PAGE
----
You know, I’ve got the best job in the world. I get to play with the best people in the world. I’ve always tried to be open to music, and I thank my Dad for encouraging that openness. When I was a teenager, I was listening to The Hollies, The Beatles, The Everly Brothers, The Stanley Brothers, Flatt & Scruggs, and Bill Monroe. But I’ve got a certain type of music in my roots, in my musical DNA, and I think of myself as a carrier for old time music, and I’m proud of it. I encourage young kids to listen to it and play it; it’s important to teach them about this kind of music and its heritage. Still, I love the fact that I can put my hands out and welcome people in. I’ve had the chance to play with Jack White, Ray Charles, and I just played the other day with Tower of Power. I’m doing some more work with Barry Gibb, who has a great voice, and Bruce Hornsby and I just released Cluck Ol’ Hen, which is a live album of some songs we cut on our earlier album together but which includes a bunch that weren’t on that album.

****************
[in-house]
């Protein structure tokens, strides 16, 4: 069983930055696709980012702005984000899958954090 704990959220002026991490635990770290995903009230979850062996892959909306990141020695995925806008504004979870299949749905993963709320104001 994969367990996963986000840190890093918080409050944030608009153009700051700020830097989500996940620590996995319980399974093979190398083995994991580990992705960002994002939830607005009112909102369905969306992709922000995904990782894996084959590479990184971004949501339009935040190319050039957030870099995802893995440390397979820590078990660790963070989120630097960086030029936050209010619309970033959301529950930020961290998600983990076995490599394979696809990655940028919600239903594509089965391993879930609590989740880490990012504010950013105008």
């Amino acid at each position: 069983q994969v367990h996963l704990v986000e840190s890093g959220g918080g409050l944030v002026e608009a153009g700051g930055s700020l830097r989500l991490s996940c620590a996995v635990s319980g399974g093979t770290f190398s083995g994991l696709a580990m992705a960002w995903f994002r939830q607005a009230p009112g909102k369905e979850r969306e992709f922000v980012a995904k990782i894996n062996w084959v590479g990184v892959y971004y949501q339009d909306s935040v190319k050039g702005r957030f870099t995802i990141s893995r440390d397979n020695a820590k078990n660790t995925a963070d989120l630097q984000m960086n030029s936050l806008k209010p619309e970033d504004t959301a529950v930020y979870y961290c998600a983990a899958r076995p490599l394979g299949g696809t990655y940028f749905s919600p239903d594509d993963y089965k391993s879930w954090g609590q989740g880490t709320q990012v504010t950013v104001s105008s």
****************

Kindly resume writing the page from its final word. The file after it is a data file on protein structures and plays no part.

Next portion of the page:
What will readers be surprised to learn about Ricky Skaggs when they read the book?
There are not a lot of new revelations here, but I think many people might surprised to learn just how long I’ve been in this music business. A lot of my fans think of my career as starting in the early ’80s, but they may be shocked to find out that I was on the stage when I was six, when I played mandolin with Bill Monroe at a show in a nearby town; when I was seven, the Skaggs Family band played on the Ernest Tubb Midnight Jamboree.
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- Barry Mazor: I'll have to see if Dr. Green's ever read 3 Lives; it's a good book.
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- Barry Mazor: Pigeons on the grass, alas.. Come-a kai-yai yippy, yippy ay.